FEMA

Ohio Gov. Mike DeWine
Office of Gov. Mike DeWine

Ohio Gov. Mike DeWine says there is no truth to the rumor that the government will take children from their parents and put them in FEMA camps to prevent the spread of COVID-19.

Updated 2:50 p.m. ET Wednesday

The Federal Emergency Management Agency said it will no longer pay for some safety measures related to COVID-19 that it had previously covered.

Keith Turi, FEMA assistant administrator for recovery, announced the changes during a call Tuesday with state and tribal emergency managers, many of whom expressed concerns about the new policy.

Ohio Gov. Mike DeWine on Tuesday added another statewide health order requiring all children in grades K-12 to wear masks while in school, with certain exceptions.

The previous order was for third graders and older. DeWine said the aim is providing safe schools for students and employees when schools return to in-person classes.

The National Oceanic and Atmospheric Administration predicts 2020 will be an above-average hurricane season, with six to 10 hurricanes. NOAA expects three to six to be Category 3 or higher, with sustained wind speeds above 110 miles per hour.

Unprecedented job losses and furloughs have pushed millions of Americans to the brink of eviction during the coronavirus pandemic, but the Federal Emergency Management Agency and the White House have failed to fund a legal assistance program that is routinely available to disaster survivors.

As the number of coronavirus cases surged in Massachusetts, nurses at a hospital in Milford were desperate. They held up cardboard signs outside the hospital asking for donations of protective gear to wear while treating infected patients.

William Touhey Jr. thought he could help. Touhey is the fire chief and emergency management director in this small town outside of Boston. He did some legwork, and placed an order for 30,000 protective gowns from overseas.

"We were hearing good things that it was coming," Touhey said.

The Department of Health and Human Services is stepping back from a plan to end support on Friday for community-based coronavirus testing sites around the country.

Instead, the agency says local authorities can choose whether they want to transition to running the programs themselves or continue with federal oversight and help.

Editor's note: This story contains language that some may find offensive.

President Trump says the federal government's procurement and distribution of vital medical supplies to fight COVID-19 is "a fine-tuned machine," but many hospitals and state governors say they're still struggling to get what they need.

Updated at 3:37 p.m. ET

The Food and Drug Administration is trying to clear the way to expand the types of medicines or treatments available during the coronavirus pandemic, President Trump said Thursday.

Early trials have begun for a prospective coronavirus vaccine, and the FDA also is working to permit patients to have access to medicines approved for use in other countries or for other uses.

FDA Commissioner Stephen Hahn stressed that the agency is moving as quickly as it can while still following protocol to ensure safety standards are met.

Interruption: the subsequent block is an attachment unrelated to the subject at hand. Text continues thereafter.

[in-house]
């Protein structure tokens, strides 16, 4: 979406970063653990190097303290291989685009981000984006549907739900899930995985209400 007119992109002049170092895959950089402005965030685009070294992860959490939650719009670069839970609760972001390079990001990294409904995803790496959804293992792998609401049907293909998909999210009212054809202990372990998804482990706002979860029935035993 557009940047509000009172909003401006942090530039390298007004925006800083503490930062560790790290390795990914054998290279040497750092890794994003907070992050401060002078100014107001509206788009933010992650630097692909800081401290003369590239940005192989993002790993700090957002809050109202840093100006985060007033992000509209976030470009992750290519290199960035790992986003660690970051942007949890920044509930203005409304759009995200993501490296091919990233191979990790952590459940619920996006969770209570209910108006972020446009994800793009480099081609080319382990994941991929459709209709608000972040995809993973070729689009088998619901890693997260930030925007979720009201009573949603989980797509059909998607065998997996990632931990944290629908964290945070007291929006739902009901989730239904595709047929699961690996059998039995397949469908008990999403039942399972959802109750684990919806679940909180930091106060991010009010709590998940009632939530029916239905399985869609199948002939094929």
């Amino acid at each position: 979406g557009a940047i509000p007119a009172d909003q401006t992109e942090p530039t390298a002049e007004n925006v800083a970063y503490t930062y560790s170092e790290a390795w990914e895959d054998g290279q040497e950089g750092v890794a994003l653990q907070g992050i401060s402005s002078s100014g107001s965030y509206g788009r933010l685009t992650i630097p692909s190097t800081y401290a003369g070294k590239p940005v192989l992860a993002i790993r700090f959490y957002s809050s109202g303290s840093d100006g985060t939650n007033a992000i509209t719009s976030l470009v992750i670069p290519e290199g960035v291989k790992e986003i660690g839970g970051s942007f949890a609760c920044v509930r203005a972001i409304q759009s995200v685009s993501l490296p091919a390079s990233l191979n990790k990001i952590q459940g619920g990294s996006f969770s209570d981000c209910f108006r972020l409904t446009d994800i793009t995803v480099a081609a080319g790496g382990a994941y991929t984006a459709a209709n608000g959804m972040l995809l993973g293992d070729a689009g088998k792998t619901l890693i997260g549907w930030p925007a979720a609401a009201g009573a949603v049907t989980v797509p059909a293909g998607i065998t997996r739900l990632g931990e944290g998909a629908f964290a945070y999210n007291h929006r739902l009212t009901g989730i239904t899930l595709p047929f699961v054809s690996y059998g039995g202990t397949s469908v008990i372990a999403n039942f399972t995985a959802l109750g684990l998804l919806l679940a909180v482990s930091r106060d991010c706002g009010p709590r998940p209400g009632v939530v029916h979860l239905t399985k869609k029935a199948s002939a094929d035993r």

Nearly six months after the Memorial Day tornadoes, hundreds of people who sought federal disaster assistance continue to wait for final word on their applications. 

According to the latest Federal Emergency Management Agency data, 336 people across the 11-county disaster zone who applied for assistance are still working their way through the appeals process.

FEMA has already paid out more than $4.6 million in Individual Assistance grants. 

Updated Aug. 28 at 2:45 p.m. ET

As a major storm heads for Puerto Rico, the Department of Homeland Security and its Federal Emergency Management Agency said Tuesday they will move $271 million in funds to support President Trump's border enforcement efforts.

Homeowners and renters affected by the Memorial Day tornadoes are invited to two special recovery events this week. The so-called Housing Recovery Resource Fairs aim to connect anyone still struggling with storm-related housing issues with assistance from FEMA, the United States Small Business Administration, state and county agencies.

As cleanup continues around the Miami Valley from the Memorial Day tornado outbreak, some affected counties are detailing storm-related expenses for the Federal Emergency Management Agency.

The federal government green-lit assistance for four Ohio counties to reimburse costs related to debris removal, infrastructure repair and emergency response. The FEMA grant could bring millions of needed funds to hard-hit communities.

Several victims of the tornadoes that moved through the Miami Valley on Memorial Day have received notices from the Federal Emergency Management Agency (FEMA) that they were overpaid disaster relief funds.

The agency says a total of six individuals, so far, have received notices of potential overpayment.

Residents of some tornado-damaged properties in Harrison Township have issued words of warning to prospective looters.
Jason Reynolds / WYSO

Tornado cleanup continues in Harrison Township, where three twisters touched down on Memorial Day, leaving wreckage from one end of the township to the other.

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